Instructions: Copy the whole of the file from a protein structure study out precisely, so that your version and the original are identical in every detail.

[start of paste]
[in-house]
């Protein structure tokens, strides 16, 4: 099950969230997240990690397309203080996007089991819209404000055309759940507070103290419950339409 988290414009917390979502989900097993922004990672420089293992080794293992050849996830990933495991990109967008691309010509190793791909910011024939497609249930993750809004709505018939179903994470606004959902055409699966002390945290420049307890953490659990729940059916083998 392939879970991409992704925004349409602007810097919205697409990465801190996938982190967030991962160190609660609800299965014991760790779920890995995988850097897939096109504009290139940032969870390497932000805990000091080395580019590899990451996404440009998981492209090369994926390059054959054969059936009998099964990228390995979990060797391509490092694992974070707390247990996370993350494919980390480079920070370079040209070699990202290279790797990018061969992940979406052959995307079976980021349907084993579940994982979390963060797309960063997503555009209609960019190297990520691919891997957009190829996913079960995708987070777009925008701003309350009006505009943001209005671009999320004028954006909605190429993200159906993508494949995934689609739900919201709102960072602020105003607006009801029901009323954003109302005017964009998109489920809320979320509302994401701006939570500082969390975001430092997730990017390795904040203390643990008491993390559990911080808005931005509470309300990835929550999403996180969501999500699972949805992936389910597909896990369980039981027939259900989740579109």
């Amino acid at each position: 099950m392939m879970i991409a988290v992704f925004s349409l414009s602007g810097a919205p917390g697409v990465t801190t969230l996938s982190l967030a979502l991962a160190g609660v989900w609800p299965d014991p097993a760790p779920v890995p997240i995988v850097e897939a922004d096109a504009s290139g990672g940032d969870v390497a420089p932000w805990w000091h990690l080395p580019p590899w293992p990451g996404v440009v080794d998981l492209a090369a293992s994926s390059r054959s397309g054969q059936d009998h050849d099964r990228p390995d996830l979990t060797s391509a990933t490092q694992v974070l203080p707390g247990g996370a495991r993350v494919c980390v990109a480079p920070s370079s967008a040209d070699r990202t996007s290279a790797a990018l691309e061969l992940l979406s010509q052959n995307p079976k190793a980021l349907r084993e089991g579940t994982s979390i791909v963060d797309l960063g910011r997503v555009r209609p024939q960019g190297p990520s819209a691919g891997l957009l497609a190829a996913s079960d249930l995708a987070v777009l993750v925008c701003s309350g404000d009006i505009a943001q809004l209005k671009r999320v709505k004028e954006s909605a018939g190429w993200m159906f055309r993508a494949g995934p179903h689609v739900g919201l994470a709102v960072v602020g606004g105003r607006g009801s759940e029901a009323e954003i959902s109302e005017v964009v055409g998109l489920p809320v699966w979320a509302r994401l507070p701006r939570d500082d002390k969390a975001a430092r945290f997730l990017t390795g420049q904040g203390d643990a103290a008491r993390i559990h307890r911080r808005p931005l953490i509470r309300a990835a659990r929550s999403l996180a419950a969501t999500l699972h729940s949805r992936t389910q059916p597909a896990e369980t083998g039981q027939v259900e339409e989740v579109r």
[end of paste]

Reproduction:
[in-house]
């Protein structure tokens, strides 16, 4: 099950969230997240990690397309203080996007089991819209404000055309759940507070103290419950339409 988290414009917390979502989900097993922004990672420089293992080794293992050849996830990933495991990109967008691309010509190793791909910011024939497609249930993750809004709505018939179903994470606004959902055409699966002390945290420049307890953490659990729940059916083998 392939879970991409992704925004349409602007810097919205697409990465801190996938982190967030991962160190609660609800299965014991760790779920890995995988850097897939096109504009290139940032969870390497932000805990000091080395580019590899990451996404440009998981492209090369994926390059054959054969059936009998099964990228390995979990060797391509490092694992974070707390247990996370993350494919980390480079920070370079040209070699990202290279790797990018061969992940979406052959995307079976980021349907084993579940994982979390963060797309960063997503555009209609960019190297990520691919891997957009190829996913079960995708987070777009925008701003309350009006505009943001209005671009999320004028954006909605190429993200159906993508494949995934689609739900919201709102960072602020105003607006009801029901009323954003109302005017964009998109489920809320979320509302994401701006939570500082969390975001430092997730990017390795904040203390643990008491993390559990911080808005931005509470309300990835929550999403996180969501999500699972949805992936389910597909896990369980039981027939259900989740579109």
């Amino acid at each position: 099950m392939m879970i991409a988290v992704f925004s349409l414009s602007g810097a919205p917390g697409v990465t801190t969230l996938s982190l967030a979502l991962a160190g609660v989900w609800p299965d014991p097993a760790p779920v890995p997240i995988v850097e897939a922004d096109a504009s290139g990672g940032d969870v390497a420089p932000w805990w000091h990690l080395p580019p590899w293992p990451g996404v440009v080794d998981l492209a090369a293992s994926s390059r054959s397309g054969q059936d009998h050849d099964r990228p390995d996830l979990t060797s391509a990933t490092q694992v974070l203080p707390g247990g996370a495991r993350v494919c980390v990109a480079p920070s370079s967008a040209d070699r990202t996007s290279a790797a990018l691309e061969l992940l979406s010509q052959n995307p079976k190793a980021l349907r084993e089991g579940t994982s979390i791909v963060d797309l960063g910011r997503v555009r209609p024939q960019g190297p990520s819209a691919g891997l957009l497609a190829a996913s079960d249930l995708a987070v777009l993750v925008c701003s309350g404000d009006i505009a943001q809004l209005k671009r999320v709505k004028e954006s909605a018939g190429w993200m159906f055309r993508a494949g995934p179903h689609v739900g919201l994470a709102v960072v602020g606004g105003r607006g009801s759940e029901a009323e954003i959902s109302e005017v964009v055409g998109l489920p809320v699966w979320a509302r994401l507070p701006r939570d500082d002390k969390a975001a430092r945290f997730l990017t390795g420049q904040g203390d643990a103290a008491r993390i559990h307890r911080r808005p931005l953490i509470r309300a990835a659990r929550s999403l996180a419950a969501t999500l699972h729940s949805r992936t389910q059916p597909a896990e369980t083998g039981q027939v259900e339409e989740v579109r």